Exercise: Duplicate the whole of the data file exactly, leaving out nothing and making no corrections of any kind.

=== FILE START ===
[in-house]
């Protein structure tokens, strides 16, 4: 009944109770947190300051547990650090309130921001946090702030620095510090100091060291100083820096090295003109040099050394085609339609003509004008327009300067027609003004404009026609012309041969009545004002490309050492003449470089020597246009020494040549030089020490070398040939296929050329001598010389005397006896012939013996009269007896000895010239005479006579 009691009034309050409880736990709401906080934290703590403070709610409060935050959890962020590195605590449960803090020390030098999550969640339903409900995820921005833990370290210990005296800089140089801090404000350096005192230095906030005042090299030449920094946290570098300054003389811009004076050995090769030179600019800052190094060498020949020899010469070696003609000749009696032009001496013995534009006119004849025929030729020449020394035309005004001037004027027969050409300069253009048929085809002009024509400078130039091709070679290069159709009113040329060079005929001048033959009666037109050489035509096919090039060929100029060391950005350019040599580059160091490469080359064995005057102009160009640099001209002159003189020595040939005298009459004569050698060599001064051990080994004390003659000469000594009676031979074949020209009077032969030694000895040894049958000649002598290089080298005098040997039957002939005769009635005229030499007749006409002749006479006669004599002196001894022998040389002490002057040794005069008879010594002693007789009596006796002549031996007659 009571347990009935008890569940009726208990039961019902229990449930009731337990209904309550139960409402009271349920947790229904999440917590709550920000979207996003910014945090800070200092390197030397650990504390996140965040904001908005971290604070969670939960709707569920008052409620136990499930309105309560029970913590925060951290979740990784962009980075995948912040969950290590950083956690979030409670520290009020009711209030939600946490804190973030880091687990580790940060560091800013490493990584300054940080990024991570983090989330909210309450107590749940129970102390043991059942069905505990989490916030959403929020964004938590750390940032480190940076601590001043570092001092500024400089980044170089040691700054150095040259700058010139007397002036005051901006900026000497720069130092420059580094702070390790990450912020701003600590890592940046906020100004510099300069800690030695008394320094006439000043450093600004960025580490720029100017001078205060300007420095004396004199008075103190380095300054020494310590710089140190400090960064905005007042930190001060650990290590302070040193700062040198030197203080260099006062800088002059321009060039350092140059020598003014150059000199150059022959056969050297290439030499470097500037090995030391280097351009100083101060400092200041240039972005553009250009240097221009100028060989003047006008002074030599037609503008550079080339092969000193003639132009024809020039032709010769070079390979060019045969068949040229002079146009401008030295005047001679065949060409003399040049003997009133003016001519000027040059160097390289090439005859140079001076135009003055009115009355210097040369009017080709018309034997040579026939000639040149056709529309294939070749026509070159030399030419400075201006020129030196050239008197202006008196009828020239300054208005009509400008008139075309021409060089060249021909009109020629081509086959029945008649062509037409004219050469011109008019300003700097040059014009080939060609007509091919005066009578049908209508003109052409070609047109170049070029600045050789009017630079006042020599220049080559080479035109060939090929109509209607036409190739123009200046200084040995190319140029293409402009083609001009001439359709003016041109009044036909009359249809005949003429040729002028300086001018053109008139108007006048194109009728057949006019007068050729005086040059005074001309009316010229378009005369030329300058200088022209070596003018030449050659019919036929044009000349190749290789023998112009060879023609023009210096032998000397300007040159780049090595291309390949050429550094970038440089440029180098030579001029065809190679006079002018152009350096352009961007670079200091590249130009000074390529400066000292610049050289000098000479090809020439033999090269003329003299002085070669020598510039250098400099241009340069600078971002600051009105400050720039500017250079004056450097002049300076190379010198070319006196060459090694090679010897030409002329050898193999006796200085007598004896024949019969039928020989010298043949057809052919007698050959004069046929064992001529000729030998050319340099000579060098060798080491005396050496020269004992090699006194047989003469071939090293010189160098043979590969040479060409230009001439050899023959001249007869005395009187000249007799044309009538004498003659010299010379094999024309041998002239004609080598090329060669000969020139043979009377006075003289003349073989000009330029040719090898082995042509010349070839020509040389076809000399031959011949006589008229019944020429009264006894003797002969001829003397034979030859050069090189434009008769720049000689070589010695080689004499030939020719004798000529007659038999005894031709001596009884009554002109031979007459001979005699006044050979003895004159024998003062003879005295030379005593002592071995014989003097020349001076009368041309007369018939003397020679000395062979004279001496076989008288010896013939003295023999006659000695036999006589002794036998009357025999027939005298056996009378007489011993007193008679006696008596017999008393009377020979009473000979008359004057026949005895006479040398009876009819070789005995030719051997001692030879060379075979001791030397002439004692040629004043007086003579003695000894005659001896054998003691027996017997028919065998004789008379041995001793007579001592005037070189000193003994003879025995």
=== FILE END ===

[in-house]
């Protein structure tokens, strides 16, 4: 009944109770947190300051547990650090309130921001946090702030620095510090100091060291100083820096090295003109040099050394085609339609003509004008327009300067027609003004404009026609012309041969009545004002490309050492003449470089020597246009020494040549030089020490070398040939296929050329001598010389005397006896012939013996009269007896000895010239005479006579 009691009034309050409880736990709401906080934290703590403070709610409060935050959890962020590195605590449960803090020390030098999550969640339903409900995820921005833990370290210990005296800089140089801090404000350096005192230095906030005042090299030449920094946290570098300054003389811009004076050995090769030179600019800052190094060498020949020899010469070696003609000749009696032009001496013995534009006119004849025929030729020449020394035309005004001037004027027969050409300069253009048929085809002009024509400078130039091709070679290069159709009113040329060079005929001048033959009666037109050489035509096919090039060929100029060391950005350019040599580059160091490469080359064995005057102009160009640099001209002159003189020595040939005298009459004569050698060599001064051990080994004390003659000469000594009676031979074949020209009077032969030694000895040894049958000649002598290089080298005098040997039957002939005769009635005229030499007749006409002749006479006669004599002196001894022998040389002490002057040794005069008879010594002693007789009596006796002549031996007659 009571347990009935008890569940009726208990039961019902229990449930009731337990209904309550139960409402009271349920947790229904999440917590709550920000979207996003910014945090800070200092390197030397650990504390996140965040904001908005971290604070969670939960709707569920008052409620136990499930309105309560029970913590925060951290979740990784962009980075995948912040969950290590950083956690979030409670520290009020009711209030939600946490804190973030880091687990580790940060560091800013490493990584300054940080990024991570983090989330909210309450107590749940129970102390043991059942069905505990989490916030959403929020964004938590750390940032480190940076601590001043570092001092500024400089980044170089040691700054150095040259700058010139007397002036005051901006900026000497720069130092420059580094702070390790990450912020701003600590890592940046906020100004510099300069800690030695008394320094006439000043450093600004960025580490720029100017001078205060300007420095004396004199008075103190380095300054020494310590710089140190400090960064905005007042930190001060650990290590302070040193700062040198030197203080260099006062800088002059321009060039350092140059020598003014150059000199150059022959056969050297290439030499470097500037090995030391280097351009100083101060400092200041240039972005553009250009240097221009100028060989003047006008002074030599037609503008550079080339092969000193003639132009024809020039032709010769070079390979060019045969068949040229002079146009401008030295005047001679065949060409003399040049003997009133003016001519000027040059160097390289090439005859140079001076135009003055009115009355210097040369009017080709018309034997040579026939000639040149056709529309294939070749026509070159030399030419400075201006020129030196050239008197202006008196009828020239300054208005009509400008008139075309021409060089060249021909009109020629081509086959029945008649062509037409004219050469011109008019300003700097040059014009080939060609007509091919005066009578049908209508003109052409070609047109170049070029600045050789009017630079006042020599220049080559080479035109060939090929109509209607036409190739123009200046200084040995190319140029293409402009083609001009001439359709003016041109009044036909009359249809005949003429040729002028300086001018053109008139108007006048194109009728057949006019007068050729005086040059005074001309009316010229378009005369030329300058200088022209070596003018030449050659019919036929044009000349190749290789023998112009060879023609023009210096032998000397300007040159780049090595291309390949050429550094970038440089440029180098030579001029065809190679006079002018152009350096352009961007670079200091590249130009000074390529400066000292610049050289000098000479090809020439033999090269003329003299002085070669020598510039250098400099241009340069600078971002600051009105400050720039500017250079004056450097002049300076190379010198070319006196060459090694090679010897030409002329050898193999006796200085007598004896024949019969039928020989010298043949057809052919007698050959004069046929064992001529000729030998050319340099000579060098060798080491005396050496020269004992090699006194047989003469071939090293010189160098043979590969040479060409230009001439050899023959001249007869005395009187000249007799044309009538004498003659010299010379094999024309041998002239004609080598090329060669000969020139043979009377006075003289003349073989000009330029040719090898082995042509010349070839020509040389076809000399031959011949006589008229019944020429009264006894003797002969001829003397034979030859050069090189434009008769720049000689070589010695080689004499030939020719004798000529007659038999005894031709001596009884009554002109031979007459001979005699006044050979003895004159024998003062003879005295030379005593002592071995014989003097020349001076009368041309007369018939003397020679000395062979004279001496076989008288010896013939003295023999006659000695036999006589002794036998009357025999027939005298056996009378007489011993007193008679006696008596017999008393009377020979009473000979008359004057026949005895006479040398009876009819070789005995030719051997001692030879060379075979001791030397002439004692040629004043007086003579003695000894005659001896054998003691027996017997028919065998004789008379041995001793007579001592005037070189000193003994003879025995």